Here’s an interesting exchange: New Atheist Christopher Hitchens interviewed by UU minister Marilyn Sewell. I found the article via Religion Dispatches, where it was summarized / reviewed by Eric Reitan of Oklahoma State University.
As I think I’ve made clear, I find it frustrating when Hitchens et al claim that fundamentalism is the only “real” religion. Sewell describes herself as a liberal Christian, Hitchens responds “you’re really not in any meaningful sense a Christian.” I don’t know how Hitchens is qualified to judge who is and isn’t a Christian, although from the responses in the comments section of the interview, plenty of fundamentalists agree with him.
Once the interview turns to matters of fact, Hitchens and Sewell are mostly in agreement. That should be no surprise to any UU. What is surprising is how Sewell gets Hitchens to explain his thoughts on the transcendent and the numinous. He says:
I don’t want you to go away with the impression that I’m just a vulgar materialist … I know it’s not enough for us to to eat and so forth. We know how to think. We know how to laugh. We know we’re going to die, which gives us a lot to think about, and we have a need for, what I would call, “the transcendent” or “the numinous” or even “the ecstatic” that comes out in love and music, poetry, and landscape. I wouldn’t trust anyone who didn’t respond to things of that sort.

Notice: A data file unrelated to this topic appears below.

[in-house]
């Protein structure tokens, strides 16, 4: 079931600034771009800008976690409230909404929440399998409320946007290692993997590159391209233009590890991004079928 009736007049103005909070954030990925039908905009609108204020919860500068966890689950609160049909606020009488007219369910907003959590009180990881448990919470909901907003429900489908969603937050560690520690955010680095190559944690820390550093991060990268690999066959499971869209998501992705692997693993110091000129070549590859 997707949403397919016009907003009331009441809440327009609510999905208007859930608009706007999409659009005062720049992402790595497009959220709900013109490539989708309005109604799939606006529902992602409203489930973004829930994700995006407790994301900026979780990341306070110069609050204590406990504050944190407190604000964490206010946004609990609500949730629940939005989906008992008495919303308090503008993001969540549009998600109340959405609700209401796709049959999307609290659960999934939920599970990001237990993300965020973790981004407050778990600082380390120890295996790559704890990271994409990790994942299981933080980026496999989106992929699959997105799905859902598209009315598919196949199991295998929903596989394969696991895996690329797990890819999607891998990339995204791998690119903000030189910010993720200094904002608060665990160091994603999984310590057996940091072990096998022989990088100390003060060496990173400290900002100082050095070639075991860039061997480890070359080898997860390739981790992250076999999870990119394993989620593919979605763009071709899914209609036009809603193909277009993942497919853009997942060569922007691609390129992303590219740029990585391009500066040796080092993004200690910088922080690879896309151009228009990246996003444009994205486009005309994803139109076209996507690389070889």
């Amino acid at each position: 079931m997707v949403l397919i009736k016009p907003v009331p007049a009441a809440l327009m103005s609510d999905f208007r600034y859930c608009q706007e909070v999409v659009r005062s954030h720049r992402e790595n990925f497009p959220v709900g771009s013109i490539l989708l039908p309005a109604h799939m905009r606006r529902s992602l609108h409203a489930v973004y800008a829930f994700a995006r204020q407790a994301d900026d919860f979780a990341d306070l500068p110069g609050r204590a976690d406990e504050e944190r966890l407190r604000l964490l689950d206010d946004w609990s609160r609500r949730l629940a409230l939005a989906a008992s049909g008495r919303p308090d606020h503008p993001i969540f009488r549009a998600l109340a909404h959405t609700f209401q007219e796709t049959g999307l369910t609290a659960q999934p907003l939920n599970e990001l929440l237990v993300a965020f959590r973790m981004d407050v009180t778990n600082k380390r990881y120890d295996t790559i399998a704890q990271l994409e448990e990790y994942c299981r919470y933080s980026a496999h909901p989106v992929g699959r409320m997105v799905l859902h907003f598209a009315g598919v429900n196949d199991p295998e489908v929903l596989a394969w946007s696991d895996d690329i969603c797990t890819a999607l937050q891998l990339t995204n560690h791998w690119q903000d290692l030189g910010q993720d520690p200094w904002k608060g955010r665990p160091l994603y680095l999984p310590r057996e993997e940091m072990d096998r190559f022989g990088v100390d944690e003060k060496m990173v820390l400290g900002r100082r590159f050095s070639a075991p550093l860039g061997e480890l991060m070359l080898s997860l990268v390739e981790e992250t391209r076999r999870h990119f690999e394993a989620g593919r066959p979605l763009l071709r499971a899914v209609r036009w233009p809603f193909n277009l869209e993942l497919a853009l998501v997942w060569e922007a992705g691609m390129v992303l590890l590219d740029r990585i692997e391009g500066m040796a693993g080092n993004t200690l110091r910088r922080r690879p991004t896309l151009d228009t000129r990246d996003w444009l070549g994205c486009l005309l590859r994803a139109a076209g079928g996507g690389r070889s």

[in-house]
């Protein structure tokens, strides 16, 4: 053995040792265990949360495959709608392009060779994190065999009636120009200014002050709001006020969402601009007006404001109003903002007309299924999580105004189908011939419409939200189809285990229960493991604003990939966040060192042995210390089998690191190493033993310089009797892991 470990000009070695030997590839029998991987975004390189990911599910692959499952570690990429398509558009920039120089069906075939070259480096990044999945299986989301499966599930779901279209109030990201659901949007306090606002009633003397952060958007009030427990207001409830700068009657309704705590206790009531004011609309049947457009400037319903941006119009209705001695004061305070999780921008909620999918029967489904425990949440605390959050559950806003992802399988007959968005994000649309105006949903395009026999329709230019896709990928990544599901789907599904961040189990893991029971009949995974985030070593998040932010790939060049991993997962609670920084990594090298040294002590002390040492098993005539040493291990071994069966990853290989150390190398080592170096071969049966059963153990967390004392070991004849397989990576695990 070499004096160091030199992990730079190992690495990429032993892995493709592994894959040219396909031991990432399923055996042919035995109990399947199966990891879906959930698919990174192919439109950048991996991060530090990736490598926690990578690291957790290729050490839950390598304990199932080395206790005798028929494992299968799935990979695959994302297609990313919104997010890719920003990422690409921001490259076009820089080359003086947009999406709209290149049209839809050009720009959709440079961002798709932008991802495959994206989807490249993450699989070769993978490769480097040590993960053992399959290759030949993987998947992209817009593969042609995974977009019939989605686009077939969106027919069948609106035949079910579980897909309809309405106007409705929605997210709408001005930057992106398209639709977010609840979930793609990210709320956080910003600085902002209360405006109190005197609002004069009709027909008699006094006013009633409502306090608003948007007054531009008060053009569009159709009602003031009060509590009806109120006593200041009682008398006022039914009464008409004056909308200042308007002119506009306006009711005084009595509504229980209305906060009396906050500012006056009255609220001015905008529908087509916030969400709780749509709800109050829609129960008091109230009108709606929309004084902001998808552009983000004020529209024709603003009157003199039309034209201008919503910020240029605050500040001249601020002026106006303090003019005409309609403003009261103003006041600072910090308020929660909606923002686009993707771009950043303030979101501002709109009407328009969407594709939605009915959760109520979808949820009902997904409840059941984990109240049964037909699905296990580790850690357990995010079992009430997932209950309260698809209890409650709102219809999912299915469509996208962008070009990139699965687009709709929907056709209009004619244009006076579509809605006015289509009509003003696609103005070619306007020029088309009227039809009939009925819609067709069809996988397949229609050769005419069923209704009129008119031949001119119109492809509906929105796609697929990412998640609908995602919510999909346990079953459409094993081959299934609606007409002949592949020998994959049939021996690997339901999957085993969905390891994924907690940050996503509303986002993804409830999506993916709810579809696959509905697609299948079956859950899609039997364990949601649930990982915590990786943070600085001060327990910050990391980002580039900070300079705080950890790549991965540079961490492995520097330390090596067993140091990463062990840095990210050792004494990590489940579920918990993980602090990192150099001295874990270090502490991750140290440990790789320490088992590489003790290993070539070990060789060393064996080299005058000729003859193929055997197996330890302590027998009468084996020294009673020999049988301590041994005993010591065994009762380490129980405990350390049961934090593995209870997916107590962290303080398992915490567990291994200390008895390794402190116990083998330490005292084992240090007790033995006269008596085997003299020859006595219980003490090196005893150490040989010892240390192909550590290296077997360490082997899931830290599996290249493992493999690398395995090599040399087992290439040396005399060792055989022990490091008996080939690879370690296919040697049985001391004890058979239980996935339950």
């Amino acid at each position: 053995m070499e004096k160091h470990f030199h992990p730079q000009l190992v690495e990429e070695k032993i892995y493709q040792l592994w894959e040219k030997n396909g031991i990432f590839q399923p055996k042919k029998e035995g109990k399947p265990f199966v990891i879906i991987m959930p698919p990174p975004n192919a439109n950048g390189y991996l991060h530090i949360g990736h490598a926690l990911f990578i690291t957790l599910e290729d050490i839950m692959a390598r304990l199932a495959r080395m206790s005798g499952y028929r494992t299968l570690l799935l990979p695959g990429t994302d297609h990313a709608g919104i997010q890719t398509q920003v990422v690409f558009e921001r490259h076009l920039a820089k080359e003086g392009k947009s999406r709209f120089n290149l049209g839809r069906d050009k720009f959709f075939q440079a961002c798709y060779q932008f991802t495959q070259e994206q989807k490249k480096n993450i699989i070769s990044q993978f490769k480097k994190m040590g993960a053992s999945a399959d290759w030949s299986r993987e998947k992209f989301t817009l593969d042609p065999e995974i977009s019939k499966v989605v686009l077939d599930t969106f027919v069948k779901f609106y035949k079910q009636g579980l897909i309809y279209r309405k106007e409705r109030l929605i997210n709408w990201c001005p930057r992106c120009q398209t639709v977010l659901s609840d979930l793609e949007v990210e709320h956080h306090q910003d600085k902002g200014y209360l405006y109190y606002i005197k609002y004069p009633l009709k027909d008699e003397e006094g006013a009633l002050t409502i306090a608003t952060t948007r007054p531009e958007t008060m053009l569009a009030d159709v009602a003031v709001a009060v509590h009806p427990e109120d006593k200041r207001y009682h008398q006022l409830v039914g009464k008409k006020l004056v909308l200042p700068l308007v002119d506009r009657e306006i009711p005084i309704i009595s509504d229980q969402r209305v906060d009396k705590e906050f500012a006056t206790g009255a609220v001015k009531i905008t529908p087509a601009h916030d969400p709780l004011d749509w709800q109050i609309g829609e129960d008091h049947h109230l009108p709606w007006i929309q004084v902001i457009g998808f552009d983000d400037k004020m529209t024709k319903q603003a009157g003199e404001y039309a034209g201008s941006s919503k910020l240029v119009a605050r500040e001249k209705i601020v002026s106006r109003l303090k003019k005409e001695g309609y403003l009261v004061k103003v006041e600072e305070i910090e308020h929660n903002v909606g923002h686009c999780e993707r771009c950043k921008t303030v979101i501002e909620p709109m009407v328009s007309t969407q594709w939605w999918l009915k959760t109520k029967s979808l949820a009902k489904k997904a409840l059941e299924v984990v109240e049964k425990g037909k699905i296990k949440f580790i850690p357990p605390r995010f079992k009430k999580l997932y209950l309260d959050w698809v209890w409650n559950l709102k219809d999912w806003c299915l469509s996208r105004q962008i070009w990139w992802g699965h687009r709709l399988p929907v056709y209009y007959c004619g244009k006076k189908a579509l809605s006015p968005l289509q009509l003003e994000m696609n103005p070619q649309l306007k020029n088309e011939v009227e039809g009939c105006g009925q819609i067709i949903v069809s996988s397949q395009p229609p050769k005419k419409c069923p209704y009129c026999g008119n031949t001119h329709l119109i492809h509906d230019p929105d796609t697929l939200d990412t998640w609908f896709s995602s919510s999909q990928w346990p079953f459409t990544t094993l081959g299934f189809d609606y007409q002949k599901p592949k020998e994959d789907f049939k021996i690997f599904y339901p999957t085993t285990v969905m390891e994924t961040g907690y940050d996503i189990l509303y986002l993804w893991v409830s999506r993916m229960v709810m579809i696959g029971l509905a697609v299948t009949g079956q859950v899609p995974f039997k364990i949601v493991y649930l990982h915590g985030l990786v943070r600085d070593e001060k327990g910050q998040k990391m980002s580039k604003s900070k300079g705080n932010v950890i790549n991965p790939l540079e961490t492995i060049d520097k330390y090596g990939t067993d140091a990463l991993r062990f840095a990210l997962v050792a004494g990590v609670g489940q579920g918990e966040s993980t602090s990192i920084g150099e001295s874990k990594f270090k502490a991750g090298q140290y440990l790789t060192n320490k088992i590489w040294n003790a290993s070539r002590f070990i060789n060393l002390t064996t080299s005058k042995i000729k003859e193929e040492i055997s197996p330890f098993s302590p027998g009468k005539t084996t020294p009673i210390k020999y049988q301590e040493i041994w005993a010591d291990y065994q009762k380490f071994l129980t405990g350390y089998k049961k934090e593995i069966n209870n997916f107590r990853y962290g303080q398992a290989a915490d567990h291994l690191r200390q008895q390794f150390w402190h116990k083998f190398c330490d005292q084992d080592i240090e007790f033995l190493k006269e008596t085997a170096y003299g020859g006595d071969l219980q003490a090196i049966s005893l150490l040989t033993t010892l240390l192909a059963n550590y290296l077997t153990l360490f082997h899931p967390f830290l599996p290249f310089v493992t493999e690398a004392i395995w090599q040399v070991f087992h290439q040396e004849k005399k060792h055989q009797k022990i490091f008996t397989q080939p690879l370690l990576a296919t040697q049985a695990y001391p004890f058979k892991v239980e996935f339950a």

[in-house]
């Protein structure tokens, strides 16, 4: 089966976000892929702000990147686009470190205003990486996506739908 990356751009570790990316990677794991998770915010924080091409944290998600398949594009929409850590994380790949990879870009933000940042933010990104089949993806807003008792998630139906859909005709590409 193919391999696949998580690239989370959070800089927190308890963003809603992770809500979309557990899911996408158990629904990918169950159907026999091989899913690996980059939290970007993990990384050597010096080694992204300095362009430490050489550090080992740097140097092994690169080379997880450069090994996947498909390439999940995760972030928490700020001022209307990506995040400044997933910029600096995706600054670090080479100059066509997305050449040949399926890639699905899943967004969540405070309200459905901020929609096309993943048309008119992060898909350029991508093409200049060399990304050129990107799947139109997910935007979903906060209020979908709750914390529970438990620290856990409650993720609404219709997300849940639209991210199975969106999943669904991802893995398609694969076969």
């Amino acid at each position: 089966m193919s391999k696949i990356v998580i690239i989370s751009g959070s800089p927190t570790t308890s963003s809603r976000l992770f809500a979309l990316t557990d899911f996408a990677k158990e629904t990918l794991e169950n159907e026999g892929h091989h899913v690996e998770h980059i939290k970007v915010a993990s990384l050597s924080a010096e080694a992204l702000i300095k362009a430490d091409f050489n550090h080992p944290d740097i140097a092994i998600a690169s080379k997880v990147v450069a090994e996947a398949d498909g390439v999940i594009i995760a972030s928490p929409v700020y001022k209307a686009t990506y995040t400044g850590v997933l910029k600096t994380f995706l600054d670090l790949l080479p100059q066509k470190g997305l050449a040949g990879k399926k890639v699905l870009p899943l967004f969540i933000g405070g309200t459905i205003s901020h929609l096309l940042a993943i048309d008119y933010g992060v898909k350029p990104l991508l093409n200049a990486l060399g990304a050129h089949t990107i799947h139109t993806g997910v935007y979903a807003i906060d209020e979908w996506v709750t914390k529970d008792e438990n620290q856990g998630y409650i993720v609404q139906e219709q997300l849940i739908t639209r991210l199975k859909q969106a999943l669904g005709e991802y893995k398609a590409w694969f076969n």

But when Sewell suggests that might be “a religious impulse,” Hitchens insists “absolutely not.”
I’ll end with a quote from Reitan’s critique – it sums up my own thoughts quite nicely.
When it comes right down to it, the biggest difference between Christopher Hitchens and Marilyn Sewell is not in their substantive views but in the emotive sense they attach to the word “religion.” They both dig through the complex phenomenon that is religion—one searching for the jewels amidst the junk, the other lifting up the garbage and yelling out “See!” But if Sewell should unearth a treasure, Hitchens may be the first of the New Atheists to acknowledge its worth.
He’ll just refuse to call it “religion.”